As much as we hate to, we have to face reality. Scam artists are out there, and they pity no one, not even broke college students. It’s almost guaranteed that the summer after receiving your diploma, you’ll receive an email that reads: “Hey there, recent grad! You have been approved for a new student loan forgiveness program.” Or, you might turn to Google to search for the best repayment program available and fall into a trap set by Robin Hood’s evil twin. It’ll all sound good—too good to be true—and most of the time, unfortunately, it is. The best way to avoid student loan repayment scams is to know how to spot them.
The Telltale Signs of a Loan Repayment Scam
Often, if you are contacted out of the blue from a strange phone number or email address, it’s someone trying to swindle you. Google anything suspicious just to be sure and keep an eye out for three warning signs.
- Payments upfront: Always take a step back if you’re being asked to pay for a service that has yet to be completed. There are tons of scams that ask for an advance fee just so that the masterminds can run off with your money without doing the promised work. Inquire about payment plans that ensure completion of the work and read over any documents that you’re asked to sign. Do not give out your credit card or social security number without being sure that the company will protect that information and do the work it says it will.
- A consolidation application fee: There are legitimate businesses out there that will help you with your repayment plans. That isn’t to say that they aren’t taking advantage of students who are facing financial challenges and desperate to get their loans paid off. These companies offer to do all the work on your behalf so that you can focus on your career and life after college. The catch is that applying for federal consolidation is actually completely free. So, you’re paying someone hundreds of dollars to do a task that would cost you nothing.
- Guaranteed complete loan forgiveness in exchange for information: It is very, VERY rare for student loans to be completely forgiven. In fact, bankruptcy won’t stop the bills (death might), which usually means that you have to repay your loans no matter what. There are a handful of specific situations that may call for loan forgiveness, cancellation, or discharge, and you can learn more about them here. There are also programs that will forgive loans up to a certain extent in exchange for work (these are usually for people starting careers in law, teaching, and medicine). However, this is a question for your loan servicer, not an outside party. If you are asked for personal information, such as your social security number or credit card number, run! It’s a scam. In most cases, total loan forgiveness is just too good to be true.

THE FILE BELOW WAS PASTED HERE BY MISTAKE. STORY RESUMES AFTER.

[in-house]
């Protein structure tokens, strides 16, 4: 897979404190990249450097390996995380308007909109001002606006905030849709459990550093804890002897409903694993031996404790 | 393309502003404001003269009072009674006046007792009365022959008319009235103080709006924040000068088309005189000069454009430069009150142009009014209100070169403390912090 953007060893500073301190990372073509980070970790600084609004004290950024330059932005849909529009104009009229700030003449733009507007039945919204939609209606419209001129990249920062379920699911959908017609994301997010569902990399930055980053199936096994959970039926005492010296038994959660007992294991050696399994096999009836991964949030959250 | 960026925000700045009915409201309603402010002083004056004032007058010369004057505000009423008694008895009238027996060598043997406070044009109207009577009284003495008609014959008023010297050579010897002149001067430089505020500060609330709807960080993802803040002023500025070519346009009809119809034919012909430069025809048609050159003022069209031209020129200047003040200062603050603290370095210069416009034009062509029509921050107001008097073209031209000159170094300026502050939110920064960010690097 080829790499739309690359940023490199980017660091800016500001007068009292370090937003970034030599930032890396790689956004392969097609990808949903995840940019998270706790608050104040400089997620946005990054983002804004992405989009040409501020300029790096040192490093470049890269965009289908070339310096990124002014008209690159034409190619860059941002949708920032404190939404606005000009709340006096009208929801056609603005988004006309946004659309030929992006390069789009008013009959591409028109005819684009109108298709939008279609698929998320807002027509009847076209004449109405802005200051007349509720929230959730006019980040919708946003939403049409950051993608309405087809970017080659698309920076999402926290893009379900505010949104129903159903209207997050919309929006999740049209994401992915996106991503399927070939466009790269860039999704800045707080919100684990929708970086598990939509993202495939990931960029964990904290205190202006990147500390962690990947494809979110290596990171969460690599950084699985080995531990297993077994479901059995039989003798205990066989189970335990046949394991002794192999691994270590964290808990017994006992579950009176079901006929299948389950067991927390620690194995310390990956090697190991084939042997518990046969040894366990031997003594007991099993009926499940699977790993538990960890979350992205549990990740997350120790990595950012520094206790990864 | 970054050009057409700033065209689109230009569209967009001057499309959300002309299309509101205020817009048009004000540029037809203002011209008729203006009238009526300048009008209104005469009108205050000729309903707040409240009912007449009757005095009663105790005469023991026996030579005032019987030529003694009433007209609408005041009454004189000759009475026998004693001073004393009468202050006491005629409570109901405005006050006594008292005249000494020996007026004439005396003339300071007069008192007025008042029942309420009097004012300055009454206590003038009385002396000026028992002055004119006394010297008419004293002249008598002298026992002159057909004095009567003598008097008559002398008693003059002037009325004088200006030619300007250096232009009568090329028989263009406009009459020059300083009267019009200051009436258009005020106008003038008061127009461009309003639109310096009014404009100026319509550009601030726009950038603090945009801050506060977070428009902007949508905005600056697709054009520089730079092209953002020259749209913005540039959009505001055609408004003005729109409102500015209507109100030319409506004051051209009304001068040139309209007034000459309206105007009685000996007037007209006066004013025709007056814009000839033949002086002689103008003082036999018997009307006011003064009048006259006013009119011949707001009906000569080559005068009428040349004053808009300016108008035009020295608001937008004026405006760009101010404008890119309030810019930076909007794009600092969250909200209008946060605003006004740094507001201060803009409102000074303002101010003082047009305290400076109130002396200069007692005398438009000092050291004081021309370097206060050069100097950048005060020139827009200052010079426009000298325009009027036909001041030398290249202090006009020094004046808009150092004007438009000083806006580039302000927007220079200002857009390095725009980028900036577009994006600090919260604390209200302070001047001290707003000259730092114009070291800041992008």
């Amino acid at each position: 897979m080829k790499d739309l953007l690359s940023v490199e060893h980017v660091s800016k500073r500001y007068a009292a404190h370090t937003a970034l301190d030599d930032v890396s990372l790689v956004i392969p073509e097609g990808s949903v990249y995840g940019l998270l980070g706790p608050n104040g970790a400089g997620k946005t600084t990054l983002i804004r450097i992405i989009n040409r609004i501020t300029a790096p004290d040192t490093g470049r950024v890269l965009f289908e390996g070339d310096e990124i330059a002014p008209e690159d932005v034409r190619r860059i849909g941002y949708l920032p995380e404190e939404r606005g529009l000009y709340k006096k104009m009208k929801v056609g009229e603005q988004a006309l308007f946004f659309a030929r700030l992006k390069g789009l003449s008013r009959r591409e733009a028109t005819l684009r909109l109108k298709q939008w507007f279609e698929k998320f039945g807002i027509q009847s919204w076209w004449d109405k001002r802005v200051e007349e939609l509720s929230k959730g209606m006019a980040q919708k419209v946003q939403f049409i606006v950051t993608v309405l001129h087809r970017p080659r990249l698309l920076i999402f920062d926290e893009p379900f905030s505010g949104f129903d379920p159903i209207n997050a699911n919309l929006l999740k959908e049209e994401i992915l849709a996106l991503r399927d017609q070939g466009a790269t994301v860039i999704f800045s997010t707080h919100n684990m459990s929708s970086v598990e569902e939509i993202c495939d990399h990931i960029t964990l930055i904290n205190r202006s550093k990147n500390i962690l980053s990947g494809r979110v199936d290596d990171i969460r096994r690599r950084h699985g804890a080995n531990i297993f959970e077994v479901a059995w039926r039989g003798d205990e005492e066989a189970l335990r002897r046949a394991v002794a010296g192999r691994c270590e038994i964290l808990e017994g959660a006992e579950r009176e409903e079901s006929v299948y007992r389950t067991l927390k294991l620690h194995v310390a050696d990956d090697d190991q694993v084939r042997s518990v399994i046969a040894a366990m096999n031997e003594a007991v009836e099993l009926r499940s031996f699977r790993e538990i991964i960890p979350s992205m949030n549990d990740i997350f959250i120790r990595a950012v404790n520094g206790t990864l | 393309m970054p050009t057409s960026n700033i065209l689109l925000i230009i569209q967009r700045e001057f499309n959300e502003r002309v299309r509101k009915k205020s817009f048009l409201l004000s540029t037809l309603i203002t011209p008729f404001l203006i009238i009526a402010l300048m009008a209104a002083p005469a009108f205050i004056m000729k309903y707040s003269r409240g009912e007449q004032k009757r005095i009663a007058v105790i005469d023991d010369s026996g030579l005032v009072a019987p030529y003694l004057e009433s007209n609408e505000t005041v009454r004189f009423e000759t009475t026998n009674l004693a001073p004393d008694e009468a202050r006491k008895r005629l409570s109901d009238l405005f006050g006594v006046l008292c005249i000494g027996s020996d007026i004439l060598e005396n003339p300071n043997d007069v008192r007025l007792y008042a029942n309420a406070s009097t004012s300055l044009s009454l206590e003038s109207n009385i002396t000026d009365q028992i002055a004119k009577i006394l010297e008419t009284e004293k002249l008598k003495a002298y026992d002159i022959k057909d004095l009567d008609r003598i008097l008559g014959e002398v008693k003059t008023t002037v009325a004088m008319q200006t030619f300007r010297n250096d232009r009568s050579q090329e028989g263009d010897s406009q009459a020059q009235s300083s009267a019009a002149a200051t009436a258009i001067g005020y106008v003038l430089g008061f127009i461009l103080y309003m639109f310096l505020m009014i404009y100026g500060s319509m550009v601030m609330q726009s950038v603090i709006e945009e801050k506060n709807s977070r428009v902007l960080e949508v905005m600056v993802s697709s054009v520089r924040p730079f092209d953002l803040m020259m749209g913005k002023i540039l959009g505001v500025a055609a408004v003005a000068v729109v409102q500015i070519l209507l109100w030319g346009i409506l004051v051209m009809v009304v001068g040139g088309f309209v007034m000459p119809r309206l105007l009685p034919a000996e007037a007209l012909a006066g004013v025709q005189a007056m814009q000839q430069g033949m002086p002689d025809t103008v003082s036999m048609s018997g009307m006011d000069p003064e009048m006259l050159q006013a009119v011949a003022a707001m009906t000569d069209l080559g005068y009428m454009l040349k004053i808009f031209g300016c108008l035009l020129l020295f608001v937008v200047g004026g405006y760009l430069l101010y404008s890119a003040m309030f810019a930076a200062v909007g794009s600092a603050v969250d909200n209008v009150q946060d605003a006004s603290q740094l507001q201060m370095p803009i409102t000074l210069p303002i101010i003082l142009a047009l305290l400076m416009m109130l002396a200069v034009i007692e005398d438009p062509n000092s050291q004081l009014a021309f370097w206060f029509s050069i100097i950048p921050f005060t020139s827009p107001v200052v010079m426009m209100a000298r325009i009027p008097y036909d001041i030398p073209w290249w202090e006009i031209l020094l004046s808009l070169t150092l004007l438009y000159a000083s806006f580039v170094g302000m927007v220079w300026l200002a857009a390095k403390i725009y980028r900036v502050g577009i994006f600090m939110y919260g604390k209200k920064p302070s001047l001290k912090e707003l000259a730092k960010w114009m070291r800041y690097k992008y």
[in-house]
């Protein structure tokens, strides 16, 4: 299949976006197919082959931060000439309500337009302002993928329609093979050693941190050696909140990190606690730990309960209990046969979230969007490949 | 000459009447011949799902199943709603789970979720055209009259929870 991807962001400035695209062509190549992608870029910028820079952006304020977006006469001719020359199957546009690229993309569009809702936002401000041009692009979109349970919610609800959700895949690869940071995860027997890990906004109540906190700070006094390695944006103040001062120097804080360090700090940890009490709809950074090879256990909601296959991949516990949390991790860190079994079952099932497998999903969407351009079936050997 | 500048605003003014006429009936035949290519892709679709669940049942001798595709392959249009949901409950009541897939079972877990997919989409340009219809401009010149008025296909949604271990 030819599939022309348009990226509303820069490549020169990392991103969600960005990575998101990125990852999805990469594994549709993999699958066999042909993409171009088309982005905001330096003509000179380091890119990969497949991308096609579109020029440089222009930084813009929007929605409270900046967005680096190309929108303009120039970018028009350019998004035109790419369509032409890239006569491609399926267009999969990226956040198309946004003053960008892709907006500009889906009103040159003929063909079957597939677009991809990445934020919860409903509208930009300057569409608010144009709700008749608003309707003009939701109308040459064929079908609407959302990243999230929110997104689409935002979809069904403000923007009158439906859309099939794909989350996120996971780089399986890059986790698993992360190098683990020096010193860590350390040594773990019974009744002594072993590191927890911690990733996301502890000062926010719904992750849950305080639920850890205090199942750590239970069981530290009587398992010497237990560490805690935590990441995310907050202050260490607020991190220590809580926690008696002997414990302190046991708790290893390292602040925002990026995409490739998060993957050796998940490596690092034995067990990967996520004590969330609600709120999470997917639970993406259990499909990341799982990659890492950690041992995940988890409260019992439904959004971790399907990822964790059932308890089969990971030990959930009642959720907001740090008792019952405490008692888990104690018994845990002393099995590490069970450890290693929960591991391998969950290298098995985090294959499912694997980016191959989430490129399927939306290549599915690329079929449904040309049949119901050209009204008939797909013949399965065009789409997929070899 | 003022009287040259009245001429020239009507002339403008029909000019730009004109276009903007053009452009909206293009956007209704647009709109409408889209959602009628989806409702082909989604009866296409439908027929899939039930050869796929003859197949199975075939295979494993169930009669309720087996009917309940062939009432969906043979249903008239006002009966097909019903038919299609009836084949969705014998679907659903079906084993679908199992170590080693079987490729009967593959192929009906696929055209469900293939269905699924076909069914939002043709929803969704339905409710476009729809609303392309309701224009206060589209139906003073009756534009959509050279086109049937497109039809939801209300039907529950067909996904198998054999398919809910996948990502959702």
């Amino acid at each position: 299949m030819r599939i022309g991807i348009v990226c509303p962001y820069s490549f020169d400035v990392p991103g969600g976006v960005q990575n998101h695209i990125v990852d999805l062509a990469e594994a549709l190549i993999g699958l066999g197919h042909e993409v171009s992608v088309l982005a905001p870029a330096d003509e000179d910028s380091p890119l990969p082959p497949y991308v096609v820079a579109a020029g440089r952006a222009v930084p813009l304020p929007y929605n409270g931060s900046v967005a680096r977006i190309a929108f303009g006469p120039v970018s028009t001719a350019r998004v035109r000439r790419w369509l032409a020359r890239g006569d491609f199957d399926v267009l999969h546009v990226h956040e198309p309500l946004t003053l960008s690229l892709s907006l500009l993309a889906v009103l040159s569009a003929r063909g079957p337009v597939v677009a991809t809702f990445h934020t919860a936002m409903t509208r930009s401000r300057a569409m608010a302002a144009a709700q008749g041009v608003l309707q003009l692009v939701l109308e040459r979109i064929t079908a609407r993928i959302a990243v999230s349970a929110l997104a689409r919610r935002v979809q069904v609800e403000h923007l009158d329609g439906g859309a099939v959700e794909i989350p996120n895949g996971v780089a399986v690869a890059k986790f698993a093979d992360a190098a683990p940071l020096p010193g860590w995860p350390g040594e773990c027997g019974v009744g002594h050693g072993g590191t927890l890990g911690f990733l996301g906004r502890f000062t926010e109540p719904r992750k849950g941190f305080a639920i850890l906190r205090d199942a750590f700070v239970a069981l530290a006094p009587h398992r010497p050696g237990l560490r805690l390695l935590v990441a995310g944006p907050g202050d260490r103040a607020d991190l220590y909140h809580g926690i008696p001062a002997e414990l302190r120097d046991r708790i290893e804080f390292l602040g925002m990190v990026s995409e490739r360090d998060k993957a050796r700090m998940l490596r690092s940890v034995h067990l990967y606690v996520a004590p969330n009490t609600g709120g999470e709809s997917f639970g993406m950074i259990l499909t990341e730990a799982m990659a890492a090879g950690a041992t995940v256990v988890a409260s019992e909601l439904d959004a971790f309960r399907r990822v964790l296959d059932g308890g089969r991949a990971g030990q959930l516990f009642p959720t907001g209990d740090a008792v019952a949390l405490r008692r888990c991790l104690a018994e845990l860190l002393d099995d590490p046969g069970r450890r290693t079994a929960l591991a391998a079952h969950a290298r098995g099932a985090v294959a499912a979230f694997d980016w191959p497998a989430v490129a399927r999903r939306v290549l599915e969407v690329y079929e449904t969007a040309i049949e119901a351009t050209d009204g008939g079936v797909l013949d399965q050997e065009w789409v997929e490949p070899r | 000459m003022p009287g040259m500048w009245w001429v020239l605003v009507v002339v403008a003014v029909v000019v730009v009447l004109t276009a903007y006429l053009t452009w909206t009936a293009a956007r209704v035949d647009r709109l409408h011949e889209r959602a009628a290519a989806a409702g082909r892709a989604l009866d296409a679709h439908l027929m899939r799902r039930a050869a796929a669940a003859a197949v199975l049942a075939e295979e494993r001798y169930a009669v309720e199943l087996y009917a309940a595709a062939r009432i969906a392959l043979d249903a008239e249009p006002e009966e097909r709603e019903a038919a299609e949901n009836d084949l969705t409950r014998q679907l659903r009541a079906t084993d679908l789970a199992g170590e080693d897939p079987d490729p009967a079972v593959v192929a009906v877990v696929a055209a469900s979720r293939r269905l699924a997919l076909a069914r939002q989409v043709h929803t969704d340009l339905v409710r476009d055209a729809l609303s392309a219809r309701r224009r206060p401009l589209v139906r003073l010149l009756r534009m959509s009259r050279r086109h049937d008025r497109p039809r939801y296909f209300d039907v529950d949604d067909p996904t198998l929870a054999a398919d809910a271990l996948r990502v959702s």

What to Do if You Are the Victim of a Scam
First off, don’t panic. Falling for a scam can happen to anyone, and you can’t beat yourself up over it. They don’t call them scam artists for nothing; these crooks are good at painting pictures of all your wildest dreams and then taking advantage of unsuspecting victims. All you can do now is pick yourself back up, and take action to make a difference.
As soon as possible, alert the major credit bureaus. Your bank has probably used each of these: Equifax, TransUnion, and Experian. You can report a possible scam to them, and they can place a hold on your credit. Then, contact your bank or credit card company to dispute the fee. While you might not get all of your money back if the fee was already charged, you can protect your personal information, like social security number or FSA ID. To protect your FSA ID, contact the Office of the Inspector General. It can help you decide what action to take next. In order to report the business and in turn save other students from your fate, contact the Consumer Financial Protection Bureau online or by phone at (855) 411-2372.
Finding Trustworthy Repayment Assistance
An honest company will not charge you an upfront fee; it will take a percentage later on. Your lender can provide you with a list of options. Otherwise, your only options for loan cancellation or forgiveness are program-specific. If you join the Peace Corps, for example, you volunteer for a certain amount of years to earn partial loan forgiveness. There are also private programs for doctors and physicians who practice in areas that express a shortage of professionals.
Learn more about paying back federal loans on our site.